On the evening of September 7, 1996, Tupac Shakur was involved in a drive-by shooting in Las Vegas, Nevada. He was 25-years-old. The rap-artist died six days later from respiratory failure that led to cardiac arrest.
Tupac was born in East Harlem to mother Afeni Shakur Davis and father Billy Garland. Davis was an activist and businesswoman and after her son’s death, she kept his legacy alive in a number of ways.
Read on to learn more about Afeni Shakur Davis.
1. She Died in 2016 at Age 69
Afeni Shakur Davis died in May 2016 at age 69.
According to NBC, paramedics responded to a call about a possible cardiac arrest at Davis’ home in the San Francisco suburb of Sausalito.
A member of her community told CNN, “Miss Shakur has had an extensive background not only in the community but her involvement with so many things… She’s been a leader, a person people followed. All that said about who she’s been and where’s she’s at now, this is a tragic loss for this community.”
Davis filed for divorce from her husband, Gust Davis, just six weeks before her death. TMZ reported the news, adding that the couple was together for twelve years.
2. She Is the Founder of the Tupac Amaru Shakur Foundation
In 1997, Davis founded the Tupac Amaru Shakur Foundation, which funded art programs for students. Each year, the Tupac Shakur Foundation hosted an annual performing arts day camp for inner-city youth.
The camp was a success for years. According to Rolling Stone, the Tupac Amaru Shakur Center for the Arts opened its official headquarters in Georgia on June 11, 2005. It “sustained itself off the efforts Shakur made to uphold her son’s legacy.”
Speaking to Rolling Stone, David Cohen, executive vice president of Interscope Records, said, “There was a bunch of kids who went through there and really benefited from it… A lot of them went to college. It was doing great work on a shoestring. And a lot of the funding was actually provided by Afeni itself, out of her estate.” Eventually, though the money dwindled and the upkeep became too much.
Without officially announcing the closing of the center, Davis sold the property in August 2015. Luckily, the new owners were inspired by the message Afeni hoped the center would spread. “It works in perfect conjunction with what Afeni was doing with the kids,” Burnett, the man who purchased the property, said. “We were told that the baton had been passed. We’re not going to allow the Shakur name to die.”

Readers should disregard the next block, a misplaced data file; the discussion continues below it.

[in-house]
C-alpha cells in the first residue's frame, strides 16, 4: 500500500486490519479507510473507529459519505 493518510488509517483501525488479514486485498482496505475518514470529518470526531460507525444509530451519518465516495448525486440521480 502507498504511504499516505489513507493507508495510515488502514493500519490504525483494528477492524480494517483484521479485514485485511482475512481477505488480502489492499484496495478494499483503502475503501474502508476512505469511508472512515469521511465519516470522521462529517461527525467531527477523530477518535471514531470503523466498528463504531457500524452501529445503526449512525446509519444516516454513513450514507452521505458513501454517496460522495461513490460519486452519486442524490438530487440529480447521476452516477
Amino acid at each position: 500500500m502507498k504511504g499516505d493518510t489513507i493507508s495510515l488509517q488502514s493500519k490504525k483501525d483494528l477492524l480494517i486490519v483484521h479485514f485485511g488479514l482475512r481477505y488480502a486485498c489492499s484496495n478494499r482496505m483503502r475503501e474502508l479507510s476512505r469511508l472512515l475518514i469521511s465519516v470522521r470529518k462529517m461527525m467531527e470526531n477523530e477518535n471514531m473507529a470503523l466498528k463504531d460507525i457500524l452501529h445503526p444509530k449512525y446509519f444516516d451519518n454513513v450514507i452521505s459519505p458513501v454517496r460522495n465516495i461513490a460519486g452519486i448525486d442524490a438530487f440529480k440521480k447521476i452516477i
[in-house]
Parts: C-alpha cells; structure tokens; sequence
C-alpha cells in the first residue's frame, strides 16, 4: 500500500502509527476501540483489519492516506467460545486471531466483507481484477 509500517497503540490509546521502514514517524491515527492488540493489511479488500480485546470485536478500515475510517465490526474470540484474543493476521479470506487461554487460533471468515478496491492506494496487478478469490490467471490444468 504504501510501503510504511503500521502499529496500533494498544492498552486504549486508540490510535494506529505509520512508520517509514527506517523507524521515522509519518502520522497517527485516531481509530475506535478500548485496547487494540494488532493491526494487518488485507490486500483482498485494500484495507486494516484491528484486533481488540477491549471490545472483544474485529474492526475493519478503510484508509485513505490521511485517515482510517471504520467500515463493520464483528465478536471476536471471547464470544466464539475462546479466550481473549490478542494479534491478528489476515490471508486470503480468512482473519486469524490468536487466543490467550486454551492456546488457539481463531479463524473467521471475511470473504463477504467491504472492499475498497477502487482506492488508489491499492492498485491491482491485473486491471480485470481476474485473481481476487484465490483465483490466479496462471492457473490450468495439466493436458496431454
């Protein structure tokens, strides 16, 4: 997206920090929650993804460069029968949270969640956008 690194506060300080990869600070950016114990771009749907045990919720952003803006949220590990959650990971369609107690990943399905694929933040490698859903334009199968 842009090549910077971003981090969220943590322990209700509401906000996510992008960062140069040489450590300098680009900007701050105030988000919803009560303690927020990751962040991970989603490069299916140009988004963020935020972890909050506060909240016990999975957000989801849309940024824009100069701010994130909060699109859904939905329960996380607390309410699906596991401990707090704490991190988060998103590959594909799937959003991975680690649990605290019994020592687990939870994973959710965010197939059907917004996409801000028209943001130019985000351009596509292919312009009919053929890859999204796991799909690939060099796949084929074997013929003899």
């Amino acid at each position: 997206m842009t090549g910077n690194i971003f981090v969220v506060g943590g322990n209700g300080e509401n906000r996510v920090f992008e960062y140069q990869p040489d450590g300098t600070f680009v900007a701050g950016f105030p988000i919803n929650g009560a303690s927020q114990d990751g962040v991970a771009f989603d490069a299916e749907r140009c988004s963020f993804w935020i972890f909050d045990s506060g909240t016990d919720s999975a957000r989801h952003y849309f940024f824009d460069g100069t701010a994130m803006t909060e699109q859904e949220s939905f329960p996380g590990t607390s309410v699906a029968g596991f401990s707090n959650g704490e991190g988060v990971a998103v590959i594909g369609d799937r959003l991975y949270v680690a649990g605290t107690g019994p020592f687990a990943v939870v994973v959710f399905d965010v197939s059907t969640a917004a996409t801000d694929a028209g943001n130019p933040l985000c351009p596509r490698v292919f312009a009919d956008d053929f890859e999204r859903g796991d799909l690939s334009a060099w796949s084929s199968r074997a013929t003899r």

3. She Was a Black Panther as a Young Adult
Davis was a Black Panther as a young adult, along with Tupac’s father, Billy Garland.
NBC reports that in 1969, Davis and 20 other Black Panther members were arrested on “charges of conspiring to bomb police stations and departments in New York City.” Davis subsequently spent 11 months in prison.
In 2016, Jamal Joseph, a fellow Black Panther with Davis, spoke to NBC about Afeni. The two reportedly met the first day he joined the Panthers, when he was just 15– Afeni became his mentor. “Afeni would teach people how to lead themselves. She would not just help people, then leave… She made sure you knew how to get out of your own circumstances and your march toward liberation, being able to transform personally and in the community.”
Dhoruba Bin-Wahad, another fellow Black Panther with Davis, says of her, “When Afeni first came up to Harlem, with her wide-smile and enthusiasm, she had a high level of intensity, but at heart she was a country girl. She stood out because of her closely cropped hairstyle, a ‘radical rebellion’ for black women at the time.”
4. She Opened up About Her Drug Use in a 2005 Interview
In a 2005 interview with Today, Davis opened up about her drug use. She admits that when Tupac’s career was kicking off, she was in the “heyday of using.” She tells Today, “Someone told me that Tupac was on ‘The Arsenio Hall Show,’ and I thought they were lying.”
CNN writes, “In the mid-1980s, she was homeless in New York and ‘messing around with cocaine’… Despite the drug use, she was still coherent enough to realize that Tupac would become a product of the streets if she didn’t make different choices.”
At first, Davis enrolled Tupac in a Harlem theater group, where he honed his performance skills. Later on, Davis and Tupac moved to Maryland, where Tupac was enrolled in the Baltimore School for the Arts. CNN writes that this is when the rapper confronted his mother about her drug use and asked local drug dealers not to sell her drugs.
CNN reports Davis as saying in an interview, “He asked me if I could handle it, and I said yeah because I’d been dipping and dabbing all my life… What pissed him off is that I lied to him.” Tupac then said if his mother did not get clean, she could “forget about being involved in his life.”
She did get clean and was able to rebuild her relationship with her son before he was killed in 1996.
5. She Is the Subject of Tupac’s 1995 Song “Dear Mama”
Tupac’s mother is the subject of his 1995 hit song, “Dear Mama”.
The song starts, “I love you. I love you. You are appreciated.”
“Dear Mama” was released as part of Tupac’s third studio album Me Against the World. The song hit No. 9 on the Billboard Hot 100. It was certified Platinum on July 13, 1995.
The song has stood the test of time, and was added to the National Recording Registry in the Library of Congress in 2010.
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